India has gone through a major attitude transition in recent years and is now in a position to take the lead in bringing resilience back to the global economy, Tata group chief N Chandrasekaran said on Wednesday.
At a session, he said the country has mastered the art of leveraging technology.
"The country has gone through an attitude transition and it was at its best show during the Covid pandemic when we saw our own vaccines getting manufactured in India. The digital transition we saw has also been phenomenal," he added.
Geopolitical developments and developed countries also came up during the discussions.
Union Minister for Power, and New and Renewable Energy R K Singh on Wednesday said developed countries should walk the talk on transforming food systems by helping small farmers in developing countries with cheaper access to irrigation, fertilisers and markets.
Asked why India is continuing to import cheap Russian gas despite international opprobrium, Singh said India imports less gas from Russia in a month than Europe does in a day.
"India had a conflict with its northern neighbour; did the West do anything about it? Stop importing from it?" he said.
Not just business opportunities, the strides made by the country in terms of financial inclusion were also highlighted during the annual meeting.
State Bank of India (SBI) Chairman Dinesh Kumar Khara on Thursday said that robust mobile and internet connectivity has helped India in a big way to expand financial inclusion.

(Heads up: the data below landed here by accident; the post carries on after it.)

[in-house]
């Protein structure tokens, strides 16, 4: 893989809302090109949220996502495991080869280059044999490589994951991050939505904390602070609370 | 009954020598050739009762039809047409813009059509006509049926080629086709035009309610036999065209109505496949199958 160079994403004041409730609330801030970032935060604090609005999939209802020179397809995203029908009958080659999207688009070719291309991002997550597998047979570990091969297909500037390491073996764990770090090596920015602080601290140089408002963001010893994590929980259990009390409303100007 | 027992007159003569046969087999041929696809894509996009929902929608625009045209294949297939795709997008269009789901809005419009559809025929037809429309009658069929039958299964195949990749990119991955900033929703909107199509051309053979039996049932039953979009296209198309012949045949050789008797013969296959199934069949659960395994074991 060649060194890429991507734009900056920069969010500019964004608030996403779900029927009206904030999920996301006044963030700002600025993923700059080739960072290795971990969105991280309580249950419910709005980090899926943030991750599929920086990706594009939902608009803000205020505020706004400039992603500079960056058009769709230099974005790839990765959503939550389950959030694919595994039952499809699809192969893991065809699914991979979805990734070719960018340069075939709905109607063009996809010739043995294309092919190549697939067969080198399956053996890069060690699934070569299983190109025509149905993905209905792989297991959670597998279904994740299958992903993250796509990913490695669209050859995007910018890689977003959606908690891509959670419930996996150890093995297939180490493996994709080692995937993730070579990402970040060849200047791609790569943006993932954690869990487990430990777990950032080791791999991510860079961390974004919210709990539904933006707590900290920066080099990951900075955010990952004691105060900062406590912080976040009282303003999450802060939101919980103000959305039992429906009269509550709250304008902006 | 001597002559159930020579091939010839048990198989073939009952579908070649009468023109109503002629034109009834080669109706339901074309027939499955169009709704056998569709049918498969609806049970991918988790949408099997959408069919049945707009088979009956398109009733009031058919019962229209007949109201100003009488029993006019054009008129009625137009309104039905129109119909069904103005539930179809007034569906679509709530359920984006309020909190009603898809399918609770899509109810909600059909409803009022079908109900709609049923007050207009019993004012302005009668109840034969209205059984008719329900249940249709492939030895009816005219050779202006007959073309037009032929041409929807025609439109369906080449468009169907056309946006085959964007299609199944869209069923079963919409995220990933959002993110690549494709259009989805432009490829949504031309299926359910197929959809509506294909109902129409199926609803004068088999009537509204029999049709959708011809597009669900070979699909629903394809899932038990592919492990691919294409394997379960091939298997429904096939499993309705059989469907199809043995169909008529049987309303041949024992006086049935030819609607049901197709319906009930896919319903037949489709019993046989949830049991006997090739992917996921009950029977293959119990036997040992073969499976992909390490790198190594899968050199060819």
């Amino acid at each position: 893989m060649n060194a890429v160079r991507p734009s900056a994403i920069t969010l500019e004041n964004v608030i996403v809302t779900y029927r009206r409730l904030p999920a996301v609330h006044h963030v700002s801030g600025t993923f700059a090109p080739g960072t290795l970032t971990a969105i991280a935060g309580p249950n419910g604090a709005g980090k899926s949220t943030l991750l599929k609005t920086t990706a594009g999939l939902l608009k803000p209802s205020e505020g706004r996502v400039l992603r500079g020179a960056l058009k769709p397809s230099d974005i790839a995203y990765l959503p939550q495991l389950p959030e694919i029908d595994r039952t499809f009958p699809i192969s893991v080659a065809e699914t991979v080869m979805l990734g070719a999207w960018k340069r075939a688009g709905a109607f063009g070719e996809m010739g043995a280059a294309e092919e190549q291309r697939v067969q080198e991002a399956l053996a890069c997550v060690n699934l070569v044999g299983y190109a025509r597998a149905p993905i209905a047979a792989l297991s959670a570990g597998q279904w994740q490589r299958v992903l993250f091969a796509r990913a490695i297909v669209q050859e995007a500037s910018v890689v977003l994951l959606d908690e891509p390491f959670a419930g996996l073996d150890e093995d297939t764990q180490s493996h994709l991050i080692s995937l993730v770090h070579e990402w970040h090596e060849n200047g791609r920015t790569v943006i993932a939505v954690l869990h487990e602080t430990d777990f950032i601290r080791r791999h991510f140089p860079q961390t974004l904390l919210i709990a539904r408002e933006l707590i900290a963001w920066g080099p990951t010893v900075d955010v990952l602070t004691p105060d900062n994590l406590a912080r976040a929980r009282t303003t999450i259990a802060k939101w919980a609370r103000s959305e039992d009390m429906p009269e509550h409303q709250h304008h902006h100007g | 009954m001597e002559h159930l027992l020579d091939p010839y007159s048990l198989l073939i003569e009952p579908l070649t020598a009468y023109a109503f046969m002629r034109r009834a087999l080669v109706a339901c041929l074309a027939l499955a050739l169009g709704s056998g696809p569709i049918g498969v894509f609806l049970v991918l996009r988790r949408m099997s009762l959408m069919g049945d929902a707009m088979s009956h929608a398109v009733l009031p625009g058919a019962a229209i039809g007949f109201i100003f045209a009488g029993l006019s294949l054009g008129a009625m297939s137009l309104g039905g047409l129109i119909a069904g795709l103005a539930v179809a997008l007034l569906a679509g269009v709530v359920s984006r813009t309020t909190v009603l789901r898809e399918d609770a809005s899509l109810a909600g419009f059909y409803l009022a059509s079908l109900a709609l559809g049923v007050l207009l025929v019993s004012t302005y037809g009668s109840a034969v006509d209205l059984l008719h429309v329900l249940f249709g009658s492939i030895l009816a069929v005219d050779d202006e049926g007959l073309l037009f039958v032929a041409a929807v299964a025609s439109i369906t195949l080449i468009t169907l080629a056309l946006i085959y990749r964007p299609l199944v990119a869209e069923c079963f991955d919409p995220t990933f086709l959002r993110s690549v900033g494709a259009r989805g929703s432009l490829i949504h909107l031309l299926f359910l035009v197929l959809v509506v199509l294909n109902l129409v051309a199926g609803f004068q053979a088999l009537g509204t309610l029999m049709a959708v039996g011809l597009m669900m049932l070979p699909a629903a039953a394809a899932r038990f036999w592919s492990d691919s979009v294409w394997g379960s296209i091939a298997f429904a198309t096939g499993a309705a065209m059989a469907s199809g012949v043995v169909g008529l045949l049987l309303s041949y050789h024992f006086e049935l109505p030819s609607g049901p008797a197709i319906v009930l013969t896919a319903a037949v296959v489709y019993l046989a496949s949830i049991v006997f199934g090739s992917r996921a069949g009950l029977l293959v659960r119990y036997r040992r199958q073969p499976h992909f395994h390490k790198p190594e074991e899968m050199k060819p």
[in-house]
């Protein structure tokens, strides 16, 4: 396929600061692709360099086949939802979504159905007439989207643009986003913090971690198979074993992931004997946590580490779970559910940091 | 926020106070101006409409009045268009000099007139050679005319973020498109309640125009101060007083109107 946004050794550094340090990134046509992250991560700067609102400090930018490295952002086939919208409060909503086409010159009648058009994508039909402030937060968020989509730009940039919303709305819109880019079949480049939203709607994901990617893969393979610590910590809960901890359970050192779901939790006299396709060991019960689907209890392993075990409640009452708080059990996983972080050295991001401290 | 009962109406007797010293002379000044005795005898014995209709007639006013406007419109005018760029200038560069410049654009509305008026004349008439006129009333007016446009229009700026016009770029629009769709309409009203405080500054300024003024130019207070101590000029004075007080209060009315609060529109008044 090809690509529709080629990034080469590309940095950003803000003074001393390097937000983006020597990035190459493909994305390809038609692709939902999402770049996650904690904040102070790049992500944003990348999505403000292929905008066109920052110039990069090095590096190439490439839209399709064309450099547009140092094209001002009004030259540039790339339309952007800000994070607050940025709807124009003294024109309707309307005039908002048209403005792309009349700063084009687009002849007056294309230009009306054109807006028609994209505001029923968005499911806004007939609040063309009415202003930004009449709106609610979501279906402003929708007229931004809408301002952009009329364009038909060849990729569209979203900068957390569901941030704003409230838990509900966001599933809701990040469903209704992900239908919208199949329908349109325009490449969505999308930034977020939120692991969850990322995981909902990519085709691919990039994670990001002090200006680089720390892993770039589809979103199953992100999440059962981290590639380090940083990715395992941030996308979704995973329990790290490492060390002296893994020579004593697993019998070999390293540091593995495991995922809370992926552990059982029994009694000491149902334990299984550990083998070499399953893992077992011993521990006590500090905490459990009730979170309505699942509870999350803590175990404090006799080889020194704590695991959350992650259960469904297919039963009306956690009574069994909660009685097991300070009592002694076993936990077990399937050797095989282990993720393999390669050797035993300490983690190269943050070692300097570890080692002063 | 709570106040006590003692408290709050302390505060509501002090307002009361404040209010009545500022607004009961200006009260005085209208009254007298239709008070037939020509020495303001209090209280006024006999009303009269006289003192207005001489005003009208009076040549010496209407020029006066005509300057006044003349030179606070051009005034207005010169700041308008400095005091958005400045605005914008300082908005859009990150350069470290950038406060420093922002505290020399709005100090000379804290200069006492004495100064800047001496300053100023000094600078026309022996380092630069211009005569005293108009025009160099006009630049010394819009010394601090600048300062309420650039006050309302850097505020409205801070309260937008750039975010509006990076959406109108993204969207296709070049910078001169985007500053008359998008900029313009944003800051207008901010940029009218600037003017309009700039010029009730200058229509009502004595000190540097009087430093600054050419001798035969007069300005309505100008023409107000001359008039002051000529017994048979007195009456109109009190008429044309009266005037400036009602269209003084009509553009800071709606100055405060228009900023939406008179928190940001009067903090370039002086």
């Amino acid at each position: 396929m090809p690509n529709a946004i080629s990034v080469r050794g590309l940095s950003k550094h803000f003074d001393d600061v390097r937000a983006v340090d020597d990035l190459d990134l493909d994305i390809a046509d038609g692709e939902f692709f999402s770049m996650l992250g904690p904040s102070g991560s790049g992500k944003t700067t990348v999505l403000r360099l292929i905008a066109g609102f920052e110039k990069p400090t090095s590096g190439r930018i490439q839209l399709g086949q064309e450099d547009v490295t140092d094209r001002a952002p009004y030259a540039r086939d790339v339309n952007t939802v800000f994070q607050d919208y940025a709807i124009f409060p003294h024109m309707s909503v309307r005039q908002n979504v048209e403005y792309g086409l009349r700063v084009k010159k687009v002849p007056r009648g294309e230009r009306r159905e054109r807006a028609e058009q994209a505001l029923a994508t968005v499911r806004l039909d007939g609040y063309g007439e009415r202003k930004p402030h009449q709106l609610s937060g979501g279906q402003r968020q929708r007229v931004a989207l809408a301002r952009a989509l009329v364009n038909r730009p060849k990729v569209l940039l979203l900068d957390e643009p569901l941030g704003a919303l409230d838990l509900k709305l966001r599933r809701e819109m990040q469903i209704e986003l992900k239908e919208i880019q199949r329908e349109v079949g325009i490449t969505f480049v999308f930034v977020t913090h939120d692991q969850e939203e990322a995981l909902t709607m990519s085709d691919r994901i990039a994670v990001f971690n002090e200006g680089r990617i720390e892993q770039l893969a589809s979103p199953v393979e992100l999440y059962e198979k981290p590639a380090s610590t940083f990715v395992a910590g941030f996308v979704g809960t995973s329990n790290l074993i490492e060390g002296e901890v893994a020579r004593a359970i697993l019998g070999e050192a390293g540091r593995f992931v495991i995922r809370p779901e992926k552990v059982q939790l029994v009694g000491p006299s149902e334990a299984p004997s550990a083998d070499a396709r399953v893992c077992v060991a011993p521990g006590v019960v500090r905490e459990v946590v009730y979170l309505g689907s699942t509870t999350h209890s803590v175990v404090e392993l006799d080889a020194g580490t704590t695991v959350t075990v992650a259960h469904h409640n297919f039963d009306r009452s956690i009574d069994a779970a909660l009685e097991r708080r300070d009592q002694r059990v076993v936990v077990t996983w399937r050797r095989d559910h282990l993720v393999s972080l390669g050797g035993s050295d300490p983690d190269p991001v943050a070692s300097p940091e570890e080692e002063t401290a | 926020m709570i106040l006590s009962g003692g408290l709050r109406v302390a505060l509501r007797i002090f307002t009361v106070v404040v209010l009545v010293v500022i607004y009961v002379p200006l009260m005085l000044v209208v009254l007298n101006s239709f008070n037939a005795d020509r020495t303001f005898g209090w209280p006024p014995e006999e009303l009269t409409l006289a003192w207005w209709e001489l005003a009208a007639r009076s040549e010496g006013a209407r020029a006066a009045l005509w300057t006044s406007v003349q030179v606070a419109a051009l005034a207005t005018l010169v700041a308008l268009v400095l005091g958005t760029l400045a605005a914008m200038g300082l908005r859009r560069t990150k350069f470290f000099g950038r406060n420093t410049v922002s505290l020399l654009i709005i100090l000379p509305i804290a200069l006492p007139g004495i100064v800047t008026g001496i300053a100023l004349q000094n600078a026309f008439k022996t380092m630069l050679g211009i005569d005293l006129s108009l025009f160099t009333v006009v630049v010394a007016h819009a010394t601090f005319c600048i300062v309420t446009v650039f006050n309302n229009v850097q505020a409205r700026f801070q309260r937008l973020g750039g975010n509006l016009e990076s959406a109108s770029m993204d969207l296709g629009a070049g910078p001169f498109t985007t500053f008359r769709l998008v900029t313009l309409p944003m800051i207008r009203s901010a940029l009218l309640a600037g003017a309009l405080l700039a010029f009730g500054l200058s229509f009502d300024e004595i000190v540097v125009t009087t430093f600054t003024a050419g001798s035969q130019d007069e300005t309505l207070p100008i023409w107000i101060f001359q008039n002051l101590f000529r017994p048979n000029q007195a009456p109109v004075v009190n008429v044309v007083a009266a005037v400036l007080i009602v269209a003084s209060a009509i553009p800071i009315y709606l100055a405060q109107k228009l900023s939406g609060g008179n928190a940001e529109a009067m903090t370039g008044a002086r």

"We are a country of 1.3 billion and the mobile phone connections we have are about 1.2 billion. We also have some 800 million internet connections and that has helped us a lot expand financial inclusion... during the pandemic period, we also did another excellent job, that is distributing foodgrain also, rather than just distributing cash. That helped us contain inflation," he said.
Indian renewables major ReNew Power's chief Sumant Sinha said that energy security may be driving the transition towards new sources at present in the developed world, but sustainability should be the key factor in the longer run.
Noting that the energy transition in India began quite early, Sinha said the efforts got a further boost when solar power became much cheaper while wind price also came down significantly.
In a strong pitch to foreign investors, Maharashtra Chief Minister Eknath Shinde has said that his state is a 'Gateway to India' that promises a stable and booming economy.
On Monday, WEF's Chief Economists Outlook survey said that a global recession is likely in 2023, but pressures on food, energy and inflation may be peaking.
At the same time, some economies in the South Asia region, including Bangladesh and India, may benefit from global trends such as a diversification of manufacturing supply chains away from China, it said.
Meanwhile, former RBI governor Raghuram Rajan said it is too premature to think that India will replace China when it comes to influencing global economic growth.
"The argument that India will replace China is very premature as India is much smaller economy as of now... but over a period of time, that may change as India is already the fifth largest economy and it can keep growing," he said.
About the global economy, IMF's Gita Gopinath said on Wednesday said the global economy is facing a unique situation due to an unprecedented level of high inflation and that is causing tension between monetary and fiscal policies.